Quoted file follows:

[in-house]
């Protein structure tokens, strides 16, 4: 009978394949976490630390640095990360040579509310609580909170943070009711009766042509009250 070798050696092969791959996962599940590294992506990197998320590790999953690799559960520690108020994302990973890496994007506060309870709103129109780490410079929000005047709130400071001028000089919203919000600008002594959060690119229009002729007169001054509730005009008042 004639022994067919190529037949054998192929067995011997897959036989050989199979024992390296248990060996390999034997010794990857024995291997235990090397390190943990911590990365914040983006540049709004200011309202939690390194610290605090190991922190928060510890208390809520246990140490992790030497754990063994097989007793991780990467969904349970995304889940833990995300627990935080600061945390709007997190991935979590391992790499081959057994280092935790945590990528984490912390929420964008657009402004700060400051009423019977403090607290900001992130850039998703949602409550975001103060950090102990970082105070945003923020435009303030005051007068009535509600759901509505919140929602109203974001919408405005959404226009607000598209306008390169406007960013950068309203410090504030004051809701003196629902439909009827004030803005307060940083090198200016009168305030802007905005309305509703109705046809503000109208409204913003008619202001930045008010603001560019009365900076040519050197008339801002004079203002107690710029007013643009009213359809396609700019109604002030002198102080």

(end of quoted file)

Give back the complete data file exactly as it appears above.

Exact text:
[in-house]
């Protein structure tokens, strides 16, 4: 009978394949976490630390640095990360040579509310609580909170943070009711009766042509009250 070798050696092969791959996962599940590294992506990197998320590790999953690799559960520690108020994302990973890496994007506060309870709103129109780490410079929000005047709130400071001028000089919203919000600008002594959060690119229009002729007169001054509730005009008042 004639022994067919190529037949054998192929067995011997897959036989050989199979024992390296248990060996390999034997010794990857024995291997235990090397390190943990911590990365914040983006540049709004200011309202939690390194610290605090190991922190928060510890208390809520246990140490992790030497754990063994097989007793991780990467969904349970995304889940833990995300627990935080600061945390709007997190991935979590391992790499081959057994280092935790945590990528984490912390929420964008657009402004700060400051009423019977403090607290900001992130850039998703949602409550975001103060950090102990970082105070945003923020435009303030005051007068009535509600759901509505919140929602109203974001919408405005959404226009607000598209306008390169406007960013950068309203410090504030004051809701003196629902439909009827004030803005307060940083090198200016009168305030802007905005309305509703109705046809503000109208409204913003008619202001930045008010603001560019009365900076040519050197008339801002004079203002107690710029007013643009009213359809396609700019109604002030002198102080």